The index also added that the number of companies that conduct assessments on the situation of workers' rights and labour issues was dismally low with only six companies having systems related to this area as opposed to nine in IRBI 2015.
These facts are useful information for investors.
Discrimination & communities
Within the element of non-discrimination in the workplace, a look at the systems to enumerate employees from SC/ST communities shows that only 16 companies have measurement systems for the same. There is significant fall from last year, from 23, which can be attributed to the fall-out in the number of PSUs from top 100 companies list as compared to the 2013 list.
The term 'community' needs to be unpacked for us to understand the significance and usefulness of the index to them. Community here also refers to the supply chain, the employees and those living in the vicinity of the company's business operations.
The index informs all of the groups mentioned. It gives people an understanding of the company they work for, or are affected by. It informs, in a rural setting, the panchayat and in an urban setting, the municipal bodies on inviting or granting permission to a company to set up shop there.
With respect to the communities as business stakeholders, IRBI 2016 found that only two companies recognised the principle of 'Free, Prior and Informed Consent', but none reported having a system to enforce it and an overwhelming majority of 95 companies have not recognised their responsibility to provide similar or better opportunities to project affected people.
A history of it
Corporate and NGO partnership has historically been a troubled one, and remains so even now. Considering the substantial influence companies have on communities and its development, it is important that NGOs and Civil Society Organisation (CSOs) understand the opportunities in engaging with particular companies.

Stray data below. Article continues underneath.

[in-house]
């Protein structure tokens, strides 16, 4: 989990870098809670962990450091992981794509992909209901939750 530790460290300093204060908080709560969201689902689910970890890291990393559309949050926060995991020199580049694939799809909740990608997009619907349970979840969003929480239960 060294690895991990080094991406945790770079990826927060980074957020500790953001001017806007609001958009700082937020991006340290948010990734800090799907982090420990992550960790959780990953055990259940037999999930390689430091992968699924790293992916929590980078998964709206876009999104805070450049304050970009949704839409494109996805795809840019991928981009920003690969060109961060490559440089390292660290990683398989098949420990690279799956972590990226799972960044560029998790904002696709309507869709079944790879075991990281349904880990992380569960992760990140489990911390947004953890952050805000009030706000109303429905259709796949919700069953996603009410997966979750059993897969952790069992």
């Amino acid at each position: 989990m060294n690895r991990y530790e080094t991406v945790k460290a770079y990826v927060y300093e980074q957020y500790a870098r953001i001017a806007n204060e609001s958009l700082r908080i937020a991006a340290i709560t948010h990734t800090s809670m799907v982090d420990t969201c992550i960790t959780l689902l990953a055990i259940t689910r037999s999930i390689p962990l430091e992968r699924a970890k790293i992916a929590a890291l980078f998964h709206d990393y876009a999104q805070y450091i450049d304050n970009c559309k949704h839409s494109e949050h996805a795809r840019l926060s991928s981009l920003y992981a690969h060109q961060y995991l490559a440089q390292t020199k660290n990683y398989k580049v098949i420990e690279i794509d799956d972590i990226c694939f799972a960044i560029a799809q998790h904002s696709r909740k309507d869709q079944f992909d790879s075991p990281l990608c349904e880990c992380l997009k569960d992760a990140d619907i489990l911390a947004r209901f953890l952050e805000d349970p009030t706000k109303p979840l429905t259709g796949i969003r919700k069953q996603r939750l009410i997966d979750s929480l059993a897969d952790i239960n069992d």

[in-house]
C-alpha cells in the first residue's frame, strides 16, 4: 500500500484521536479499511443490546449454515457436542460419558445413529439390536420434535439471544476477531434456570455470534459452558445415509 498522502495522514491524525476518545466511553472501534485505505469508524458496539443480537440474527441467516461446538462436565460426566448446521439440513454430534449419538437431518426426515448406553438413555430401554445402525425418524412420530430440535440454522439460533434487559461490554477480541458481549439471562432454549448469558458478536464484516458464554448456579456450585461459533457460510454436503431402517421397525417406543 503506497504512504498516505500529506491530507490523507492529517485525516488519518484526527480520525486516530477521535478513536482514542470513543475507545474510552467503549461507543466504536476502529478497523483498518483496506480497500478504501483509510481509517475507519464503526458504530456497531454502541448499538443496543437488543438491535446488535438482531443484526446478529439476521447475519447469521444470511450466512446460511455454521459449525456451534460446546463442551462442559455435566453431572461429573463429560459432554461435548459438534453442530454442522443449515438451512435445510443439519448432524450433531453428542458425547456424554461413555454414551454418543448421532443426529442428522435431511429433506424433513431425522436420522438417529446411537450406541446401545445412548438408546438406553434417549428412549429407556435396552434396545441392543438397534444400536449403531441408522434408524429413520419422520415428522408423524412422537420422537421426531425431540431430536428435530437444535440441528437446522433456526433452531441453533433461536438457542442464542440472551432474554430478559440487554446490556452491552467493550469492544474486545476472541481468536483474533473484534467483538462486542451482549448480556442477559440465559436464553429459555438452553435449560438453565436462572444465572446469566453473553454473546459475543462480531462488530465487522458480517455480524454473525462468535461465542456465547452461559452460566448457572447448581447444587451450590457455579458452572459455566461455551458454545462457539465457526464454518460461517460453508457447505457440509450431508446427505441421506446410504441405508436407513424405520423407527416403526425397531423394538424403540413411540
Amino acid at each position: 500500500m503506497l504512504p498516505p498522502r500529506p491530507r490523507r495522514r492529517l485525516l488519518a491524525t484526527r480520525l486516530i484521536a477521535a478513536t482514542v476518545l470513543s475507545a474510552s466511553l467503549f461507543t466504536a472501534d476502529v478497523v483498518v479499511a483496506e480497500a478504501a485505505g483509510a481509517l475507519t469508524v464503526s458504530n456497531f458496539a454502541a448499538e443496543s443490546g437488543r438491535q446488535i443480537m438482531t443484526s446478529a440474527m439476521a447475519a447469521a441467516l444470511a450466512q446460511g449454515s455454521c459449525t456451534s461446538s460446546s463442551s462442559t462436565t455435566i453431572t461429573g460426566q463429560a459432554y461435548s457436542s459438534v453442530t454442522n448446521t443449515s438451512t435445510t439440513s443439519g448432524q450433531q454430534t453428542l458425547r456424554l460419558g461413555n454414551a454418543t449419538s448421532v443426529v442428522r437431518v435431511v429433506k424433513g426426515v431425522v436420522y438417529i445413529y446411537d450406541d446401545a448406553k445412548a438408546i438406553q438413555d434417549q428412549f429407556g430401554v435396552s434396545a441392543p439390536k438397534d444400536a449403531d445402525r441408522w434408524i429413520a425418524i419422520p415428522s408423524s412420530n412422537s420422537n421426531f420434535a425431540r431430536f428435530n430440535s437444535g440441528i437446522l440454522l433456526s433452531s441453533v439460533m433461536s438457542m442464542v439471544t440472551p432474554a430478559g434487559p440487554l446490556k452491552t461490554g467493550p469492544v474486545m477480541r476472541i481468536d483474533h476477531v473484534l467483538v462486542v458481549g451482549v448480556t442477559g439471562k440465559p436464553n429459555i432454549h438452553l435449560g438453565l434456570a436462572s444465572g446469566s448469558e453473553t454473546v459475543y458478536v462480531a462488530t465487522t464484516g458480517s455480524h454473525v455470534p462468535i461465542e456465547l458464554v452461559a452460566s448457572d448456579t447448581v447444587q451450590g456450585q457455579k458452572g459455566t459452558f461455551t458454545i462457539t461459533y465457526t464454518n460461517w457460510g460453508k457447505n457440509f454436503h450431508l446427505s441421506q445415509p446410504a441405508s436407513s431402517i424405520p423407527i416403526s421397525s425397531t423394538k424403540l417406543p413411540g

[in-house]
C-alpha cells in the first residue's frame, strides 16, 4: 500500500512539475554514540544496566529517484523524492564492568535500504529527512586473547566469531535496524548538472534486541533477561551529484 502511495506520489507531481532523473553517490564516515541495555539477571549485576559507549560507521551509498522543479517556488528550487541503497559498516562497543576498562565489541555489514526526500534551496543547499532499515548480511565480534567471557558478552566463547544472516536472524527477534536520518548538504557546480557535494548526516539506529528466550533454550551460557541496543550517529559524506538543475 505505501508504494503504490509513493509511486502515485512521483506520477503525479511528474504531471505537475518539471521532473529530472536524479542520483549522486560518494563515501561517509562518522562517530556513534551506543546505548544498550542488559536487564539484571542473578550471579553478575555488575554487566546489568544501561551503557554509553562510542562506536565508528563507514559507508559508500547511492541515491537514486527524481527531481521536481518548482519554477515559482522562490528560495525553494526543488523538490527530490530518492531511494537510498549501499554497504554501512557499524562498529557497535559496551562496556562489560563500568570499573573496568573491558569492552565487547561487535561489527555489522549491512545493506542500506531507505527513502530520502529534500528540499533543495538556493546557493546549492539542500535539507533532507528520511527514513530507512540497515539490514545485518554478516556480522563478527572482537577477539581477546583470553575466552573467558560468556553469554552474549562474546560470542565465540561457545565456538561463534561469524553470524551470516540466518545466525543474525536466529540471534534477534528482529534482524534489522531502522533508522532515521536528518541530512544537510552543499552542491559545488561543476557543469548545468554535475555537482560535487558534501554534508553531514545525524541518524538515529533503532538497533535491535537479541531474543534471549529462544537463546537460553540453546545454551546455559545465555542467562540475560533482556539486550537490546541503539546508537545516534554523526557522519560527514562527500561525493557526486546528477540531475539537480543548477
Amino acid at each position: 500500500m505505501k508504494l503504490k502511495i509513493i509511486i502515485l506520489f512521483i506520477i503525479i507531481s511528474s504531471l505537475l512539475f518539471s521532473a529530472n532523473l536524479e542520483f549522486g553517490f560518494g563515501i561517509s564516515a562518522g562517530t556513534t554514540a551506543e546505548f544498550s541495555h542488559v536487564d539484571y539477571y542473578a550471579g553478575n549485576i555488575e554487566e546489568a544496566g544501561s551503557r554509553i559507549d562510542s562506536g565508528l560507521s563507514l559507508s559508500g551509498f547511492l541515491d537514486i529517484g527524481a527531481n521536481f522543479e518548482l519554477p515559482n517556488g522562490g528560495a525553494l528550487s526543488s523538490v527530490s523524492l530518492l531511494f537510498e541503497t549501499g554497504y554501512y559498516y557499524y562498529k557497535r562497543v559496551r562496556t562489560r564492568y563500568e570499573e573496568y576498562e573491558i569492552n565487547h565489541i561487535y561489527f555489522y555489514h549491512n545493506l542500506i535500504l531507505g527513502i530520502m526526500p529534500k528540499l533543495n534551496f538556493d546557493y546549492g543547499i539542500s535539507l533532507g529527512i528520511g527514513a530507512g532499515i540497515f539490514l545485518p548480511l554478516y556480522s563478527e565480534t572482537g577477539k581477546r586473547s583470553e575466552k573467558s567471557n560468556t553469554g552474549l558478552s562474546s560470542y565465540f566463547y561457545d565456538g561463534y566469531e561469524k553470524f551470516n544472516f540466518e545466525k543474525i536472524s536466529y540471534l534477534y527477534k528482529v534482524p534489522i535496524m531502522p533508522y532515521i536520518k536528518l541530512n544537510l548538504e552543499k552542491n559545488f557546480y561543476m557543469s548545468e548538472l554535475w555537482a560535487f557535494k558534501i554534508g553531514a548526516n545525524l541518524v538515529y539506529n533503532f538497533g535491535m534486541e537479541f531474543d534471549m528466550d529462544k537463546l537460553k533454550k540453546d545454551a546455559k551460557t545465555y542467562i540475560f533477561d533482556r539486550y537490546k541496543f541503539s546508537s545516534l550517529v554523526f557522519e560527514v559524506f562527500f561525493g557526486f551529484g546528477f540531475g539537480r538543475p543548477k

The index also brings in transparency in facilitating civil society to collaborate, confront or challenge corporates. IRBI 2016 found that the number of companies with systems in place for having a stakeholder consultation has dropped from two in IRBI 2015 to one among the current top 100 companies.
What is noteworthy overall, is that the scores of PSUs and private sector companies indicate that PSUs are performing better and point to the fact that they are disclosing more of their policies in the public domain than the private sector, but this does not mean that they are more socially responsible.
Despite PSUs being only 19% of the pool of companies assessed, there are between three to five PSUs among the top-scoring companies across all elements.
One has to also acknowledge that many companies do have progressive policies and practices such as a human resource policy, supply chain policy as well as those that reflect the NVGs in its entirety, but whether there was a satisfactory process of discussions or deliberations while formulating them, still remains unanswered.
The critical need for companies is to use the opportunity provided by SEBI to not only discloseinformation, but also proactively introspect whether they are aligning to the mandate of the NVGs towards responsible business practices.
The time is ripe for all companies that have to share such information in the public domain so that all stakeholders can come together to draft India's inclusive growth story.
The author is the convenor, corporate responsibility watch, and chief executive, Praxis - Institute for Participatory Practices